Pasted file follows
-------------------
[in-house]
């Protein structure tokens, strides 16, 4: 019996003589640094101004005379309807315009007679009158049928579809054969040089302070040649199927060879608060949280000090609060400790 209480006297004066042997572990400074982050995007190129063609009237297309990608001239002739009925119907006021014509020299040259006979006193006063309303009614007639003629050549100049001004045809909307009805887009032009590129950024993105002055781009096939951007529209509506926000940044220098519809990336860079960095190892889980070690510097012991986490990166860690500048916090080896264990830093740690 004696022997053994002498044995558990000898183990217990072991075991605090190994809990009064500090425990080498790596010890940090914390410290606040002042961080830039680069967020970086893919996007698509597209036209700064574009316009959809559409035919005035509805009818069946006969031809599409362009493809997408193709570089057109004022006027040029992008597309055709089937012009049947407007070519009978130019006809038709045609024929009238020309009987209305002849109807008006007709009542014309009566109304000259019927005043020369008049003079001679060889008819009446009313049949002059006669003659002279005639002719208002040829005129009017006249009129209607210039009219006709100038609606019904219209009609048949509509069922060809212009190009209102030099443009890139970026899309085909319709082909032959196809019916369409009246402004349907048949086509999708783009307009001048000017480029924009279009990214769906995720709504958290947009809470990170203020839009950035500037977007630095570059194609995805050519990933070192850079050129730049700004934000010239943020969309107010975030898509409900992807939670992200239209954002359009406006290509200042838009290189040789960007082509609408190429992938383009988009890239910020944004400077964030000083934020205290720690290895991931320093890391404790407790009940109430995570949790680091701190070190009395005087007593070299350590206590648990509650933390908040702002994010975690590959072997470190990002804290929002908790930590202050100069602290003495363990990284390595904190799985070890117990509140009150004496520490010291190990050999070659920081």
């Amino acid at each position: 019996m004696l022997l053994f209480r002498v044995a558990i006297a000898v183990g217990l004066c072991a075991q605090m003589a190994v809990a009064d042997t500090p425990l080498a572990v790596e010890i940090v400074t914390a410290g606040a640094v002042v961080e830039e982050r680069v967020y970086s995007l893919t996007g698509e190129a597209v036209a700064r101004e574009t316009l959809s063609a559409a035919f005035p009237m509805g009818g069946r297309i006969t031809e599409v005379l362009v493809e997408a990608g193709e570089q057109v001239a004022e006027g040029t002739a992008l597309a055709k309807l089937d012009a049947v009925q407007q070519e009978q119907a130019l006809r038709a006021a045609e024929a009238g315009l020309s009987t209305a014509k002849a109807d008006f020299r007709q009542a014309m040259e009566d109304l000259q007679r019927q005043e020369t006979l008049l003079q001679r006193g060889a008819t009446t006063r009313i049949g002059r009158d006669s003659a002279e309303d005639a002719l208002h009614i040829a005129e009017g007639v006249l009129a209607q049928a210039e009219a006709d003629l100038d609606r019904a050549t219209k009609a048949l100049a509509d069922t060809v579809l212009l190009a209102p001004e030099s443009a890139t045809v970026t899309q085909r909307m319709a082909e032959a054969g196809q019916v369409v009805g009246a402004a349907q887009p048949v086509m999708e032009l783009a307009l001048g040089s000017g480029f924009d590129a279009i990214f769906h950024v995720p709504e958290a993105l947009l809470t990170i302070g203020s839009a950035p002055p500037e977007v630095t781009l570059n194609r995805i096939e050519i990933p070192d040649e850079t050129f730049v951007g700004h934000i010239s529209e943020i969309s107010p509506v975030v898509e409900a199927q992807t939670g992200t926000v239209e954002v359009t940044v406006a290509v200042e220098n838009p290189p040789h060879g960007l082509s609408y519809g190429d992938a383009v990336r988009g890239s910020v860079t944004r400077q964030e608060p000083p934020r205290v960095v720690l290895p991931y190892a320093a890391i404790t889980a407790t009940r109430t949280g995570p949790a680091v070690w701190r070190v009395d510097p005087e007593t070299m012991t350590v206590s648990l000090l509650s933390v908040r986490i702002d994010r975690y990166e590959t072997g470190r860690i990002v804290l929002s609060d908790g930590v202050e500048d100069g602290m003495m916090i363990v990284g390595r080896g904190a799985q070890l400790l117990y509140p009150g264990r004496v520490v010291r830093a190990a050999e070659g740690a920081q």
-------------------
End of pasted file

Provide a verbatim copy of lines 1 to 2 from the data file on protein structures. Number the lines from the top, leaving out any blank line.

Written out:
[in-house]
């Protein structure tokens, strides 16, 4: 019996003589640094101004005379309807315009007679009158049928579809054969040089302070040649199927060879608060949280000090609060400790 209480006297004066042997572990400074982050995007190129063609009237297309990608001239002739009925119907006021014509020299040259006979006193006063309303009614007639003629050549100049001004045809909307009805887009032009590129950024993105002055781009096939951007529209509506926000940044220098519809990336860079960095190892889980070690510097012991986490990166860690500048916090080896264990830093740690 004696022997053994002498044995558990000898183990217990072991075991605090190994809990009064500090425990080498790596010890940090914390410290606040002042961080830039680069967020970086893919996007698509597209036209700064574009316009959809559409035919005035509805009818069946006969031809599409362009493809997408193709570089057109004022006027040029992008597309055709089937012009049947407007070519009978130019006809038709045609024929009238020309009987209305002849109807008006007709009542014309009566109304000259019927005043020369008049003079001679060889008819009446009313049949002059006669003659002279005639002719208002040829005129009017006249009129209607210039009219006709100038609606019904219209009609048949509509069922060809212009190009209102030099443009890139970026899309085909319709082909032959196809019916369409009246402004349907048949086509999708783009307009001048000017480029924009279009990214769906995720709504958290947009809470990170203020839009950035500037977007630095570059194609995805050519990933070192850079050129730049700004934000010239943020969309107010975030898509409900992807939670992200239209954002359009406006290509200042838009290189040789960007082509609408190429992938383009988009890239910020944004400077964030000083934020205290720690290895991931320093890391404790407790009940109430995570949790680091701190070190009395005087007593070299350590206590648990509650933390908040702002994010975690590959072997470190990002804290929002908790930590202050100069602290003495363990990284390595904190799985070890117990509140009150004496520490010291190990050999070659920081």